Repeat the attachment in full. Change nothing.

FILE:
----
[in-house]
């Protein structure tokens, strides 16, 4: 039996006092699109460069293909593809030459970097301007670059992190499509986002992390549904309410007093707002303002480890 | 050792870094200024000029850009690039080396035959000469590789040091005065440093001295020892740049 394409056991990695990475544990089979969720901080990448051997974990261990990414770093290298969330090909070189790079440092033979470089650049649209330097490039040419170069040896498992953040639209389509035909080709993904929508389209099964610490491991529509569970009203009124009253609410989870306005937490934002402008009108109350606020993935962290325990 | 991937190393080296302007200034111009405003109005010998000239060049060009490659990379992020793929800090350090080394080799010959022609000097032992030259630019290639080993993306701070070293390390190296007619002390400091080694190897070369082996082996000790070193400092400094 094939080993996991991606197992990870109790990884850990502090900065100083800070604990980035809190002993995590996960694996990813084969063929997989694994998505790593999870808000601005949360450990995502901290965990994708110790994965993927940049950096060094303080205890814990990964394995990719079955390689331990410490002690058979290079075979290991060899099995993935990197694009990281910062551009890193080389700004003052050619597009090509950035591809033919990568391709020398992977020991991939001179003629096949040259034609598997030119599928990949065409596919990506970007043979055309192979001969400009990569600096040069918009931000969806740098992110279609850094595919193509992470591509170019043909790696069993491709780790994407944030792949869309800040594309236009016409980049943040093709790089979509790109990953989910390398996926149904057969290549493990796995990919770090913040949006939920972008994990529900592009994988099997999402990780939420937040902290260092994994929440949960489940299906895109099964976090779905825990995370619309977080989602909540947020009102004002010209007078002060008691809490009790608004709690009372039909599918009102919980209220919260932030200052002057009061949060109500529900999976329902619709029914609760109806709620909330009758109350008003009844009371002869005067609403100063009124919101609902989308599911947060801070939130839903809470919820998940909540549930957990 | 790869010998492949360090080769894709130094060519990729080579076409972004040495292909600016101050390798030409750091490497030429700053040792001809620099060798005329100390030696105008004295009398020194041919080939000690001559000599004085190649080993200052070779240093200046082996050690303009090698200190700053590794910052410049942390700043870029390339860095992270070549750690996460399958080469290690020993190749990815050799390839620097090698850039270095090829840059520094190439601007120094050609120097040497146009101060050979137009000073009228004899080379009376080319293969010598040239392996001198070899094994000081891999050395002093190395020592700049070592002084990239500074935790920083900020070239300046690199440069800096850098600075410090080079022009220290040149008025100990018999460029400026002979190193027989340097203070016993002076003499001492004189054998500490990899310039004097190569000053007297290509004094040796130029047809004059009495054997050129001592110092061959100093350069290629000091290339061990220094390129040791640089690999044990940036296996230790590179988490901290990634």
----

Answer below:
[in-house]
């Protein structure tokens, strides 16, 4: 039996006092699109460069293909593809030459970097301007670059992190499509986002992390549904309410007093707002303002480890 | 050792870094200024000029850009690039080396035959000469590789040091005065440093001295020892740049 394409056991990695990475544990089979969720901080990448051997974990261990990414770093290298969330090909070189790079440092033979470089650049649209330097490039040419170069040896498992953040639209389509035909080709993904929508389209099964610490491991529509569970009203009124009253609410989870306005937490934002402008009108109350606020993935962290325990 | 991937190393080296302007200034111009405003109005010998000239060049060009490659990379992020793929800090350090080394080799010959022609000097032992030259630019290639080993993306701070070293390390190296007619002390400091080694190897070369082996082996000790070193400092400094 094939080993996991991606197992990870109790990884850990502090900065100083800070604990980035809190002993995590996960694996990813084969063929997989694994998505790593999870808000601005949360450990995502901290965990994708110790994965993927940049950096060094303080205890814990990964394995990719079955390689331990410490002690058979290079075979290991060899099995993935990197694009990281910062551009890193080389700004003052050619597009090509950035591809033919990568391709020398992977020991991939001179003629096949040259034609598997030119599928990949065409596919990506970007043979055309192979001969400009990569600096040069918009931000969806740098992110279609850094595919193509992470591509170019043909790696069993491709780790994407944030792949869309800040594309236009016409980049943040093709790089979509790109990953989910390398996926149904057969290549493990796995990919770090913040949006939920972008994990529900592009994988099997999402990780939420937040902290260092994994929440949960489940299906895109099964976090779905825990995370619309977080989602909540947020009102004002010209007078002060008691809490009790608004709690009372039909599918009102919980209220919260932030200052002057009061949060109500529900999976329902619709029914609760109806709620909330009758109350008003009844009371002869005067609403100063009124919101609902989308599911947060801070939130839903809470919820998940909540549930957990 | 790869010998492949360090080769894709130094060519990729080579076409972004040495292909600016101050390798030409750091490497030429700053040792001809620099060798005329100390030696105008004295009398020194041919080939000690001559000599004085190649080993200052070779240093200046082996050690303009090698200190700053590794910052410049942390700043870029390339860095992270070549750690996460399958080469290690020993190749990815050799390839620097090698850039270095090829840059520094190439601007120094050609120097040497146009101060050979137009000073009228004899080379009376080319293969010598040239392996001198070899094994000081891999050395002093190395020592700049070592002084990239500074935790920083900020070239300046690199440069800096850098600075410090080079022009220290040149008025100990018999460029400026002979190193027989340097203070016993002076003499001492004189054998500490990899310039004097190569000053007297290509004094040796130029047809004059009495054997050129001592110092061959100093350069290629000091290339061990220094390129040791640089690999044990940036296996230790590179988490901290990634």